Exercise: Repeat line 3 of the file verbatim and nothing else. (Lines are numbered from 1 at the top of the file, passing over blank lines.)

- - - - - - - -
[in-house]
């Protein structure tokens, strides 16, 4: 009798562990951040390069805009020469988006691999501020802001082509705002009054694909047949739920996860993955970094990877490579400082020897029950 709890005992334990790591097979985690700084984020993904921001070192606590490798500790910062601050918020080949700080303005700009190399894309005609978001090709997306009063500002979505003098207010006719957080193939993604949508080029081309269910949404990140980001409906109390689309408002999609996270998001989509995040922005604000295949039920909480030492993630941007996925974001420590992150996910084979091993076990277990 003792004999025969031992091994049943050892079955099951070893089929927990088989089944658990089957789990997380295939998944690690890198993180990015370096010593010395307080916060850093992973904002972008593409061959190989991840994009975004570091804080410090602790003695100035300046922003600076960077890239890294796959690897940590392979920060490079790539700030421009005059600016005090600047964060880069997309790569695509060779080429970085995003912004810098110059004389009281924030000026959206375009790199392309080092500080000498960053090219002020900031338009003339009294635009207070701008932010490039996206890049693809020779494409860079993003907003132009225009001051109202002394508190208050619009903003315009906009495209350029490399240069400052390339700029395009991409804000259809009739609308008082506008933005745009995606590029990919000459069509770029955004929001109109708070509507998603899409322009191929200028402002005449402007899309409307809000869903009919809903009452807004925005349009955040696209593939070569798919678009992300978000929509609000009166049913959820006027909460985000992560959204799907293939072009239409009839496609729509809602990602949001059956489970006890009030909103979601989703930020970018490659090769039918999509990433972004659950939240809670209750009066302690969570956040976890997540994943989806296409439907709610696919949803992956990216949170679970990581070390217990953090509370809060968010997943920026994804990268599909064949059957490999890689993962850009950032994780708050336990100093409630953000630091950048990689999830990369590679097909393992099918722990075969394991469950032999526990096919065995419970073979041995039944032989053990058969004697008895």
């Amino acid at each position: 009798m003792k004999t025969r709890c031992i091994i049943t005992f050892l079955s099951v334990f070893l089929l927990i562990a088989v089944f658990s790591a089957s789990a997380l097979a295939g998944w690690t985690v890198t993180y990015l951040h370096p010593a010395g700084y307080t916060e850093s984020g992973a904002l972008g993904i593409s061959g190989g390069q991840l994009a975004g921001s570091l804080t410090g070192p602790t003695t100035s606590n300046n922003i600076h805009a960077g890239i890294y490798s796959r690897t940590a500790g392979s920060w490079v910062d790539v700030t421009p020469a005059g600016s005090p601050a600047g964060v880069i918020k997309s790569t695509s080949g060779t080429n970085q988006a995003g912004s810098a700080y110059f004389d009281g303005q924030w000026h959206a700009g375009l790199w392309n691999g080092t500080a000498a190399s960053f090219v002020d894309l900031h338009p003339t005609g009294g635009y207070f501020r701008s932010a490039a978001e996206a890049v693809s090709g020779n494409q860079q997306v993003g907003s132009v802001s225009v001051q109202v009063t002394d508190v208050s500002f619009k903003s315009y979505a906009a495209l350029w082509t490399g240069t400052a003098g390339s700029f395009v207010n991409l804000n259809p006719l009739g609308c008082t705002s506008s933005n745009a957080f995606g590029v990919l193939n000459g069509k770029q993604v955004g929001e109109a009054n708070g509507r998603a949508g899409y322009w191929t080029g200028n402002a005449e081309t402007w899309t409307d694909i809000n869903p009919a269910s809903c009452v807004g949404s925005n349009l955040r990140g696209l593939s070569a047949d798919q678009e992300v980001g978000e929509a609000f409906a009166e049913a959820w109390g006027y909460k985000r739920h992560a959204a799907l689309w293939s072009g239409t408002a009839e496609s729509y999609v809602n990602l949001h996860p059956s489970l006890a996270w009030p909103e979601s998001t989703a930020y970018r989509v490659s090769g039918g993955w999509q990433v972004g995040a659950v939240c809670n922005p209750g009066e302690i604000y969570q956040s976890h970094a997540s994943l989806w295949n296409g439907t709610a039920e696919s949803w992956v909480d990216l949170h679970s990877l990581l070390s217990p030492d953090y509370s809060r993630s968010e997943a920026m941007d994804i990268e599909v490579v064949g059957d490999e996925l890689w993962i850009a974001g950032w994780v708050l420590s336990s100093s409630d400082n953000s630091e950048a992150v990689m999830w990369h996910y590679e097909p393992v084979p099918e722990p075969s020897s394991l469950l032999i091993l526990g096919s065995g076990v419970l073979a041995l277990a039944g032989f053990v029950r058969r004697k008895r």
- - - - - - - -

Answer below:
């Amino acid at each position: 009798m003792k004999t025969r709890c031992i091994i049943t005992f050892l079955s099951v334990f070893l089929l927990i562990a088989v089944f658990s790591a089957s789990a997380l097979a295939g998944w690690t985690v890198t993180y990015l951040h370096p010593a010395g700084y307080t916060e850093s984020g992973a904002l972008g993904i593409s061959g190989g390069q991840l994009a975004g921001s570091l804080t410090g070192p602790t003695t100035s606590n300046n922003i600076h805009a960077g890239i890294y490798s796959r690897t940590a500790g392979s920060w490079v910062d790539v700030t421009p020469a005059g600016s005090p601050a600047g964060v880069i918020k997309s790569t695509s080949g060779t080429n970085q988006a995003g912004s810098a700080y110059f004389d009281g303005q924030w000026h959206a700009g375009l790199w392309n691999g080092t500080a000498a190399s960053f090219v002020d894309l900031h338009p003339t005609g009294g635009y207070f501020r701008s932010a490039a978001e996206a890049v693809s090709g020779n494409q860079q997306v993003g907003s132009v802001s225009v001051q109202v009063t002394d508190v208050s500002f619009k903003s315009y979505a906009a495209l350029w082509t490399g240069t400052a003098g390339s700029f395009v207010n991409l804000n259809p006719l009739g609308c008082t705002s506008s933005n745009a957080f995606g590029v990919l193939n000459g069509k770029q993604v955004g929001e109109a009054n708070g509507r998603a949508g899409y322009w191929t080029g200028n402002a005449e081309t402007w899309t409307d694909i809000n869903p009919a269910s809903c009452v807004g949404s925005n349009l955040r990140g696209l593939s070569a047949d798919q678009e992300v980001g978000e929509a609000f409906a009166e049913a959820w109390g006027y909460k985000r739920h992560a959204a799907l689309w293939s072009g239409t408002a009839e496609s729509y999609v809602n990602l949001h996860p059956s489970l006890a996270w009030p909103e979601s998001t989703a930020y970018r989509v490659s090769g039918g993955w999509q990433v972004g995040a659950v939240c809670n922005p209750g009066e302690i604000y969570q956040s976890h970094a997540s994943l989806w295949n296409g439907t709610a039920e696919s949803w992956v909480d990216l949170h679970s990877l990581l070390s217990p030492d953090y509370s809060r993630s968010e997943a920026m941007d994804i990268e599909v490579v064949g059957d490999e996925l890689w993962i850009a974001g950032w994780v708050l420590s336990s100093s409630d400082n953000s630091e950048a992150v990689m999830w990369h996910y590679e097909p393992v084979p099918e722990p075969s020897s394991l469950l032999i091993l526990g096919s065995g076990v419970l073979a041995l277990a039944g032989f053990v029950r058969r004697k008895r």